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A brief overview of Warranty & Indemnity insurance

4 min read

By Karl Bradford

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Karl Bradford, Legal Director in our Corporate team shares his insights on Warranty & Indemnity insurance.

This article explores what W&I Insurance is, how it can be used as well as highlighting its potential limitations. 

What is W&I insurance?

Warranty & Indemnity ("W&I") insurance is an insurance policy that can be taken out to provide a level of cover in the event of claims under the warranties and indemnities provided by a seller in a share purchase agreement. If W&I insurance is taken out and a warranty claim arises in respect of a warranty that was given by the seller, then generally, instead of bringing the claim for damages against the seller, the buyer would seek to make a claim under the W&I policy.

The use of a W&I policy is often seen as a way to give the seller a clean break and limit ongoing liabilities.  It can enhance returns as it can mean that no part of the purchase price will be required to be deferred or held in escrow for a period of time to cover potential claims.  The buyer will also benefit from a suitable level of protection knowing that the insurer is financially able to pay out on any claim that is made.

However, the parties (and in particular a buyer) need to be aware of the limitations of W&I policies as they do not cover all risks and are not a guaranteed safety net.

Who usually takes out the W&I insurance?

Although both sell-side and buy-side policies exist, the W&I policy is usually taken out by the buyer. The main reason for this is that the buyer will be relying on the policy and so will generally want to negotiate its terms to ensure it covers their requirements.

In an auction process the seller may have gone to the insurance market for early indications of cover that it will present as part of the sales package. The parameters attached to such non-binding indications ("NBIs") will need to be carefully checked by a buyer to ensure they obtain the necessary level of cover required.

What are the potential disadvantages or pitfalls of using W&I insurance in a transaction?

The key point to remember with W&I insurance is that it only covers the "unknown unknowns". It does not cover those risks and liabilities that have been identified during the due diligence exercise. For such matters a suitable indemnity should be sought from the seller or an amount deducted or deferred from the purchase price. Where a specific risk or liability has been identified it may be possible to take out a supplementary insurance policy that just covers that matter (see below).    

Given the above, the insurer will want to see a robust level of due diligence carried out in line with an appropriate level of negotiation on the warranties.

Certain matters are usually excluded from a W&I policy as a matter of market practice (these usually include, for example, forward looking warranties, environmental pollution and pensions). Where the W&I insurer is not comfortable with a risk that has arisen during the due diligence process it will add in a specific exclusion of that risk.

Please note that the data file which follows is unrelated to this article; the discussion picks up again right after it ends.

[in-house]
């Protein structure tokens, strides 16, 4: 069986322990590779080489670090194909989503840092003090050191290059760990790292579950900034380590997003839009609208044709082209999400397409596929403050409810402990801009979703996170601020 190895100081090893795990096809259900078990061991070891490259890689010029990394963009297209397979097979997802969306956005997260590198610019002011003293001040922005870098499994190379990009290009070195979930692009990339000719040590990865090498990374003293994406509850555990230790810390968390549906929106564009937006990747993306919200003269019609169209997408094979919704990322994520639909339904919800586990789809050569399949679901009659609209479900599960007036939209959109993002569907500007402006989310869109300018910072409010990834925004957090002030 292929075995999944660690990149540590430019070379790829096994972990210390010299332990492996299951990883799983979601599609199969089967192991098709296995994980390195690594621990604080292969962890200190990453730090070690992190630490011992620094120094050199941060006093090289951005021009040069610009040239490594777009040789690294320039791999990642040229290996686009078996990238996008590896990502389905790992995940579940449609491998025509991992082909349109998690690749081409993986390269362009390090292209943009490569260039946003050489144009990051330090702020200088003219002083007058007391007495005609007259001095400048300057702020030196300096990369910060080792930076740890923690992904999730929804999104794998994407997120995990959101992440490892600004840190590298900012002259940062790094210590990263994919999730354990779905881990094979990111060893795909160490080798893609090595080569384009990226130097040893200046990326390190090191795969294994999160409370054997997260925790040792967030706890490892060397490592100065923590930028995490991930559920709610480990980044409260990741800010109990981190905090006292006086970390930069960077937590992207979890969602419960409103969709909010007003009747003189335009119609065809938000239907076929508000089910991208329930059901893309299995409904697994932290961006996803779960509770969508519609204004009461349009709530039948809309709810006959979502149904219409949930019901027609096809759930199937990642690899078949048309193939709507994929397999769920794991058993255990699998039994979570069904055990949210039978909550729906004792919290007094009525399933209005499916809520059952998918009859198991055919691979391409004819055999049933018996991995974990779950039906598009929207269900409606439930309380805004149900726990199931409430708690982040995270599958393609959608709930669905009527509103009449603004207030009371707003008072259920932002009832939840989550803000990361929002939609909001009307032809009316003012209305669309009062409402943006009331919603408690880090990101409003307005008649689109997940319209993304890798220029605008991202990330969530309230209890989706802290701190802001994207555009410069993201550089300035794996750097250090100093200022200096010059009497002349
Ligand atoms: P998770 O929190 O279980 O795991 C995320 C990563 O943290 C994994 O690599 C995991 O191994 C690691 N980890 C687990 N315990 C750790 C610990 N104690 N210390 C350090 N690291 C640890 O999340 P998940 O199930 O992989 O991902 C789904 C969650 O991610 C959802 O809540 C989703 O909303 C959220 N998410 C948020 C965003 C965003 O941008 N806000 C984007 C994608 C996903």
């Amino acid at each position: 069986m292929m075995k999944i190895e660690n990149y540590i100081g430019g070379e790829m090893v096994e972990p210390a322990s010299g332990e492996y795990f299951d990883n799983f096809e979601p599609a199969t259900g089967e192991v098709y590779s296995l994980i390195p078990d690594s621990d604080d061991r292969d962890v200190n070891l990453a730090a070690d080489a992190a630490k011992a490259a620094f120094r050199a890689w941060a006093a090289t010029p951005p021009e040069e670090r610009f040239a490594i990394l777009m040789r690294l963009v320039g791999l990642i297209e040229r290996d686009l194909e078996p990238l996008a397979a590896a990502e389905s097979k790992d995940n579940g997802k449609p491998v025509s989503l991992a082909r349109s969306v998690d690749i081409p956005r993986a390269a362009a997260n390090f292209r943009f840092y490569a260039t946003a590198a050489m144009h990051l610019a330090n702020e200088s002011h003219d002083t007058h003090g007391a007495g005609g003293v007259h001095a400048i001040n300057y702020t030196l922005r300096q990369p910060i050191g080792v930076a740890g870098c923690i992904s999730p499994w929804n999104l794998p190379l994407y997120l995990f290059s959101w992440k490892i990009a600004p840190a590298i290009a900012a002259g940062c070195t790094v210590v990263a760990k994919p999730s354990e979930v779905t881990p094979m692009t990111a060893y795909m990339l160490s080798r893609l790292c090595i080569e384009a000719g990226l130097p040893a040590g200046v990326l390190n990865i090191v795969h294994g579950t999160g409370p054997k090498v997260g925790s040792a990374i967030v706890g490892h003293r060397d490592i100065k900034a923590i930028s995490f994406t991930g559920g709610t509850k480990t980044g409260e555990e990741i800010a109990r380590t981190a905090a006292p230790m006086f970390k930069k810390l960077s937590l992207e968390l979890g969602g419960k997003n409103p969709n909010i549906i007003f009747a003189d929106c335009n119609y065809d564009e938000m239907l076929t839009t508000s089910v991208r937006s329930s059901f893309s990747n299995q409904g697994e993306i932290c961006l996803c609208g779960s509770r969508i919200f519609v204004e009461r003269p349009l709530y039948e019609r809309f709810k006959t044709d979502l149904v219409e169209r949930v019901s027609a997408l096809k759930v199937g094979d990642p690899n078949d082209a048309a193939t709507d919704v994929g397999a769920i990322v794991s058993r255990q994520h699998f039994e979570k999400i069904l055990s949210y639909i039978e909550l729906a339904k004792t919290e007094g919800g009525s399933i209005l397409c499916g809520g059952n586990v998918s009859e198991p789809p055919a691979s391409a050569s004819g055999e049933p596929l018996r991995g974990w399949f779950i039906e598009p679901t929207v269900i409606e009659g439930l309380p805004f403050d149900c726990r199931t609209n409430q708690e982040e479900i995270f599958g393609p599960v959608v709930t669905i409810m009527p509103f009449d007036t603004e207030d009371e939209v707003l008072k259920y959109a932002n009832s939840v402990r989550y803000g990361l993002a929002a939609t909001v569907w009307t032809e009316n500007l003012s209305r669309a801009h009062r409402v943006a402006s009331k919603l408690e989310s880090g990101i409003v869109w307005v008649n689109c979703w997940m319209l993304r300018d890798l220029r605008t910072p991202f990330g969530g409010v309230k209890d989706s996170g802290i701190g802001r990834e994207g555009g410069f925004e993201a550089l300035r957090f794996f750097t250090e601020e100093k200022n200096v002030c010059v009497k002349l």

What are the current trends in the W&I insurance market?

Although claims have generally increased over recent years, the W&I insurance market has become very competitive and so it is possible to get some very attractive terms.

Cover can be obtained for any amount right up to the full purchase price. The premium will of course increase the higher the cover amount and the higher the risk. It is usual for W&I cover to be around 20%-25% of the total transaction value. Limitations of claims will generally follow common limits in transaction documents (for example, 2 years for general warranties and 7 years for tax warranties).

The insurance premium is usually around 1% of the cover being taken out depending on the type of asset and level of perceived risk relating to that asset.  

It is common to see an "Excess" (that is, the amount of insured loss that must be incurred by the insured prior to any loss being recoverable under the policy) set at or tipping to nil. This therefore allows the seller to limit its liability to £1 (but excluding fraud or fraudulent misrepresentation on the part of the seller).  

Enhancements can be sought which may be given for no increase in premium or for an additional premium ("AP"). Examples of enhancements include extending the period of cover for general warranties and removing de minimis thresholds (that is, the level of claim to be incurred before a claim can be made).

Supplementary insurance can also be taken out for an additional premium to cover specific identified risks not covered under the main W&I policy. Examples of supplementary insurance that may be relevant in a real estate transaction include title insurance (both to the real estate and/or the shares), specific liabilities (for example, regulatory intervention and third-party liabilities) that arise from both known and unknown pollution events and environmental damage.

Insurance Premium Tax ("IPT") may be payable depending on the domicile of the insured entity. For a UK insured the IPT rate is 12% of the premium.

The Covid-19 pandemic has had an impact on transactions and W&I insurers have focused on how the target entity has performed and how it was managed (for example, whether government loans or the furlough scheme were utilised).